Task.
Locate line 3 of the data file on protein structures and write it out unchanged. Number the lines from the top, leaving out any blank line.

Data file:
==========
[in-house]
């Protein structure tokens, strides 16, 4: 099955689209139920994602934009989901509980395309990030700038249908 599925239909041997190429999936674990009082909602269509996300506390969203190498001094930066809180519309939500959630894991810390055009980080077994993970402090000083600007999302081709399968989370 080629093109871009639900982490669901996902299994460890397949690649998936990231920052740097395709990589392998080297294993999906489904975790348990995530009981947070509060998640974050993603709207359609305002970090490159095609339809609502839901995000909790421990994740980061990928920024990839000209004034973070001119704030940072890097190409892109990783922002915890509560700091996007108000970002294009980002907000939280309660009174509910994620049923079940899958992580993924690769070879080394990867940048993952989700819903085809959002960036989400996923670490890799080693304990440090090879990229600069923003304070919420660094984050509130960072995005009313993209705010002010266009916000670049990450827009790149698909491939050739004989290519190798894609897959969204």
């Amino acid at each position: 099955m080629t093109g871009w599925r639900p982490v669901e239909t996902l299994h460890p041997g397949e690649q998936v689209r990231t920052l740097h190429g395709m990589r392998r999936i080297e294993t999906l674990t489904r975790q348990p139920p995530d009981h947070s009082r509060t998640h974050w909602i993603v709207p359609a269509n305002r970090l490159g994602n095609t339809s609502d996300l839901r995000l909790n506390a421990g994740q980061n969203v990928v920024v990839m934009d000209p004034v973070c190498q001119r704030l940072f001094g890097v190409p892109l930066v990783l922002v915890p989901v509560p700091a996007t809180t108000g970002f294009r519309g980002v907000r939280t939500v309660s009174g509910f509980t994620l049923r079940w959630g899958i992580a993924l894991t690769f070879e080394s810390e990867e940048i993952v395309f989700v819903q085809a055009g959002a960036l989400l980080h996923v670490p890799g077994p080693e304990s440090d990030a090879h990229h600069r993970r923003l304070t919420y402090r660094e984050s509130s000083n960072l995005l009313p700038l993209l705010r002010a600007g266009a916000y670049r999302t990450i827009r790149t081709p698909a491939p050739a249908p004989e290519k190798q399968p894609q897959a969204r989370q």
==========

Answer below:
């Amino acid at each position: 099955m080629t093109g871009w599925r639900p982490v669901e239909t996902l299994h460890p041997g397949e690649q998936v689209r990231t920052l740097h190429g395709m990589r392998r999936i080297e294993t999906l674990t489904r975790q348990p139920p995530d009981h947070s009082r509060t998640h974050w909602i993603v709207p359609a269509n305002r970090l490159g994602n095609t339809s609502d996300l839901r995000l909790n506390a421990g994740q980061n969203v990928v920024v990839m934009d000209p004034v973070c190498q001119r704030l940072f001094g890097v190409p892109l930066v990783l922002v915890p989901v509560p700091a996007t809180t108000g970002f294009r519309g980002v907000r939280t939500v309660s009174g509910f509980t994620l049923r079940w959630g899958i992580a993924l894991t690769f070879e080394s810390e990867e940048i993952v395309f989700v819903q085809a055009g959002a960036l989400l980080h996923v670490p890799g077994p080693e304990s440090d990030a090879h990229h600069r993970r923003l304070t919420y402090r660094e984050s509130s000083n960072l995005l009313p700038l993209l705010r002010a600007g266009a916000y670049r999302t990450i827009r790149t081709p698909a491939p050739a249908p004989e290519k190798q399968p894609q897959a969204r989370q």